Its Saturday night horror time as I take a look at another cult horror film, this one comes from the horror legend Wes Craven. So without further ado here’s my The Hills Have Eyes blu-ray review of the Arrow Video release.
- The Hills Have Eyes (1977)
- Genre: Horror
- UK Rating 18
- Discs: 1
- Limited Edition / Standard Version
- Released By Arrow Video
- Blu-ray Released: 3 October 2016 / Standard Edition coming 31 July 2017
- Starring Martin Speer, Virginia Vincent, Dee Wallace, Susan Lanier, Robert Houston, Lance Gordon, Russ Grieve, Michael Berryman
The Carter family take a trip into the desert in search of an old mine but suffer major damage to their vehicle which in effect leaves them stranded. With only hills surrounding them two of the men in the party decide to walk out and find help leaving the rest of the family with the car and trailer.
But the hills have eyes and something is tracking their every move and it only a matter of time before they make their move.
Style / Direction
The film was written and directed by Wes Craven with the cinematography being handled by Eric Saarinen.
It has that seventies feel going for it and that is a huge plus point in my opinion. The camera work is pretty good bearing in mind most of the film takes place in the open desert or within the trailer.
Pacing seems about right it’s not a long film 90 minutes in fact and does a decent job of building the tension.
Music / Audio Effects
The music is provided by Don Peake and gives off an extremelycreepy, haunting and disturbing vibe which is very much in keeping with on screen action. There is a long string kind of sound that builds the tension to unbearable levels before finally letting go.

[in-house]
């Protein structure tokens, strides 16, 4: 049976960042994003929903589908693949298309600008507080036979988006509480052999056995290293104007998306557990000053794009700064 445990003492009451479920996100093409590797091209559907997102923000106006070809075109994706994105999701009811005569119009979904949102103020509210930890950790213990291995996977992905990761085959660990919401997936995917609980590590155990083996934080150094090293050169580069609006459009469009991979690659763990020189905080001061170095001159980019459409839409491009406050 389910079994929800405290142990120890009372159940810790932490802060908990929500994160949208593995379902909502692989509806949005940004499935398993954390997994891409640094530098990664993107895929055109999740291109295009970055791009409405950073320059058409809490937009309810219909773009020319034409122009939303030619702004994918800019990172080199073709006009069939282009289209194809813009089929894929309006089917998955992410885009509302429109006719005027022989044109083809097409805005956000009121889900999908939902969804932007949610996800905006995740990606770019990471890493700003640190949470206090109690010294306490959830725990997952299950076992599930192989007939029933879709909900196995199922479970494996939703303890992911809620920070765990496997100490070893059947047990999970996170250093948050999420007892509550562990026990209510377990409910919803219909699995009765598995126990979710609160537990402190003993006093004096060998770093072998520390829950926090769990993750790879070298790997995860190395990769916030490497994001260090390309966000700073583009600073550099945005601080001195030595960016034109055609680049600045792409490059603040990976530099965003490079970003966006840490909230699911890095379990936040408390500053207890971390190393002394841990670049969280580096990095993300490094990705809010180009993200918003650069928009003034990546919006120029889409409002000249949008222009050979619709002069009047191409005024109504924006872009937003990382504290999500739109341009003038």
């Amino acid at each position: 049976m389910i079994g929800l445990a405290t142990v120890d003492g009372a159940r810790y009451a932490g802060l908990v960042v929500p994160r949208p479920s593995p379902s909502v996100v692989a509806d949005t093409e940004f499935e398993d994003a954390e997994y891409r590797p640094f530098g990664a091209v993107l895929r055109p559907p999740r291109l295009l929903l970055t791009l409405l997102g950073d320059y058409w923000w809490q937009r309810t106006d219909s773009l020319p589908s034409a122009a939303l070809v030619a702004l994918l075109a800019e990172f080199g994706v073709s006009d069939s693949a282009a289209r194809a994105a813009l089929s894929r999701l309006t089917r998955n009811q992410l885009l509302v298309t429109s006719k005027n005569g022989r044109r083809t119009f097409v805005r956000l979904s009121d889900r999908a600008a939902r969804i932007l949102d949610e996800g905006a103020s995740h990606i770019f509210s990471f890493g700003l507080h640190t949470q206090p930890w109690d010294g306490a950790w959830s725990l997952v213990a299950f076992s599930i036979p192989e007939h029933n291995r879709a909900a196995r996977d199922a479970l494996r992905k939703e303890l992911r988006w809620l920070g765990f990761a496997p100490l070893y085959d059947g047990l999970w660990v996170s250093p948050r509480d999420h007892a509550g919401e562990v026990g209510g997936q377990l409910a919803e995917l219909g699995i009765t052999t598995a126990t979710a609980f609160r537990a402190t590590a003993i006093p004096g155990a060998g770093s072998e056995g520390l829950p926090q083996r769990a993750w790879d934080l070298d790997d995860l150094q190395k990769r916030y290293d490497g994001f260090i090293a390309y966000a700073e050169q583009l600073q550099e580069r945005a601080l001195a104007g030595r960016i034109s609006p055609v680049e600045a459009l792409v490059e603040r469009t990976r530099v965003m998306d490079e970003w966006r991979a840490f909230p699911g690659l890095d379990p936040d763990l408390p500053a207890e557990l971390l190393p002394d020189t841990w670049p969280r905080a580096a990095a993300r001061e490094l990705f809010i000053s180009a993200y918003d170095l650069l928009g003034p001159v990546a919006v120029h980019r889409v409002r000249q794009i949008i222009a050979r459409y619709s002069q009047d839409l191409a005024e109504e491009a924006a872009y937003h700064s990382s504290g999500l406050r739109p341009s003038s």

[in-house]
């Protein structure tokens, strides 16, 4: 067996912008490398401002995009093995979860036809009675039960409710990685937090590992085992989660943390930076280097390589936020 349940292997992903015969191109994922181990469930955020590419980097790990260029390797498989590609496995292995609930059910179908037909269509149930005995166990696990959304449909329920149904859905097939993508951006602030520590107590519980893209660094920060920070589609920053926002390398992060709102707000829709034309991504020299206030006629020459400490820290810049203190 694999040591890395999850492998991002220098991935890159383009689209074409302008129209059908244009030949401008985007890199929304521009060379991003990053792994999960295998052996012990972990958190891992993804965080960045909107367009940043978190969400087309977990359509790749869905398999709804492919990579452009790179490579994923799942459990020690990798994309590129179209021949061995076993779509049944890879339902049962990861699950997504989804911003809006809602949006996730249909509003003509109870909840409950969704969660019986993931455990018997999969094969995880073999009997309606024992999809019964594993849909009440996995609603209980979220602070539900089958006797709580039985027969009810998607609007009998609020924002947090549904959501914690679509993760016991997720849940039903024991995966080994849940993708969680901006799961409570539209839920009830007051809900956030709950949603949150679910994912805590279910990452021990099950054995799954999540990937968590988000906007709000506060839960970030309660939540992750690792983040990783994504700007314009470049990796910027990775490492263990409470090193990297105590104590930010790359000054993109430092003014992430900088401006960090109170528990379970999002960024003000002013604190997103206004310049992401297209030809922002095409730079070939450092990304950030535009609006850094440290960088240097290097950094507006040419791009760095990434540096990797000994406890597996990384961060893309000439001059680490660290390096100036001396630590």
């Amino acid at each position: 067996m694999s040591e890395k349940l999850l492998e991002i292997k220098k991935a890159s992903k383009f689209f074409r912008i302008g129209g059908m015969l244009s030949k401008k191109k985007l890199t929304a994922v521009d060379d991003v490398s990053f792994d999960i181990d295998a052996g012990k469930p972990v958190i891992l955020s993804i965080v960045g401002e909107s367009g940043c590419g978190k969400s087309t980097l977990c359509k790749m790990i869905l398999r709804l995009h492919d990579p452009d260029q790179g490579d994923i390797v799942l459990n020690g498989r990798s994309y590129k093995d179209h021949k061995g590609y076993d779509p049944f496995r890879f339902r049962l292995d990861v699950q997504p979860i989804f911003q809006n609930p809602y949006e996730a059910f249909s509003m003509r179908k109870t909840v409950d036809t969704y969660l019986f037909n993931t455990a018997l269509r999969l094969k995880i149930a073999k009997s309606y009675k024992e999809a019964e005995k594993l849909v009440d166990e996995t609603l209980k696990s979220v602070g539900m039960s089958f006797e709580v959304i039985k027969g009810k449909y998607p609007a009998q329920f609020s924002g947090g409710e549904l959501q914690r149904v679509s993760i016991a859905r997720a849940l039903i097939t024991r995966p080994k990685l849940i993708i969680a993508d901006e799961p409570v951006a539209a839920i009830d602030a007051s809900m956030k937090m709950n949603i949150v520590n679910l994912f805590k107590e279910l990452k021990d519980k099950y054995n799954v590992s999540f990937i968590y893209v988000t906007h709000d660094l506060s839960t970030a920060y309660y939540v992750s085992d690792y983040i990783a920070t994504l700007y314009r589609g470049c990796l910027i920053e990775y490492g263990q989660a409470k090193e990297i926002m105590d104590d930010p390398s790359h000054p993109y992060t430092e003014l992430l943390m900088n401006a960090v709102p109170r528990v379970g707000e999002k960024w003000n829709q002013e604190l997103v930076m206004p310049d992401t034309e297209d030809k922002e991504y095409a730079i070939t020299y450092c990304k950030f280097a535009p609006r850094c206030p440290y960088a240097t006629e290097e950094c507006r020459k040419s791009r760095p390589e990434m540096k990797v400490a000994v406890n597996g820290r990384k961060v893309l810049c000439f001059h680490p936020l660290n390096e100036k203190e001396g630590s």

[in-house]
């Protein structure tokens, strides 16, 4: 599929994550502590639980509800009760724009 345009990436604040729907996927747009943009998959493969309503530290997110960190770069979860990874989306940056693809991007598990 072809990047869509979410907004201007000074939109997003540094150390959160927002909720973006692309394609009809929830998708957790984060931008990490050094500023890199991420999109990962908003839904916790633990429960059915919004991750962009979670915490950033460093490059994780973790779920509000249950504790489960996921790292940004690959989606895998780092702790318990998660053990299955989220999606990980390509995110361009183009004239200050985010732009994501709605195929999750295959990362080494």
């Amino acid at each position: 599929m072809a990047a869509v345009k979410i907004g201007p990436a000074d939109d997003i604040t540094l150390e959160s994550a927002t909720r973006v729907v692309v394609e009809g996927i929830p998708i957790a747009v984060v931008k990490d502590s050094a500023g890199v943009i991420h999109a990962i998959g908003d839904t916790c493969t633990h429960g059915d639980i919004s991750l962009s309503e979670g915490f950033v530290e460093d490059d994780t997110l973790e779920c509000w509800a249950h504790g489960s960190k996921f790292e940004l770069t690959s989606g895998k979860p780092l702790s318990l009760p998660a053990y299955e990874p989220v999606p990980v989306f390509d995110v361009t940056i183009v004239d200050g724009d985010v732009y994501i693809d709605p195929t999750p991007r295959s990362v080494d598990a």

Acting / Characters
I’m not going to lie the acting is the greatest ranging for poor to decent at best.
The worst part being the son Bobby (Robert Houston) who comes across as being rather wooden and without emotion one minute and then too much the next. Maybe that is what he was asked to do but I just felt his performance could have been so much better especially as he is one of the main characters.
Another strange performance is that of the mother who seems on another planet at times.
The best performance by a mile goes to Susan Lanier playing Bobby’s brother Brenda. She has some of the most violent and disturbing scenes in which her character is physically abused. Make no mistake she has no intention letting the savages get away with murdering her family and takes control when Bobby begins to lose it. A very good performance.
Martin Speer plays Doug and is married to the eldest of the Carter’s daughters Lynne.
In fairness the savage mutant cannibalistic group stalking the desert are indeed a pretty worrying lot with the extraordinary looking and acting Michael Berryman as Pluto.
It’s not very often you see too many great performances in exploitation-horror films. One reason tends to be the small or tight budgets the filmmakers have to contend with.
Conclusion: The Hills Have Eyes (1977) Film Review
There is no doubt upon release The Hills Have Eyes was a truly disturbing and shocking film and so it remains all these years later.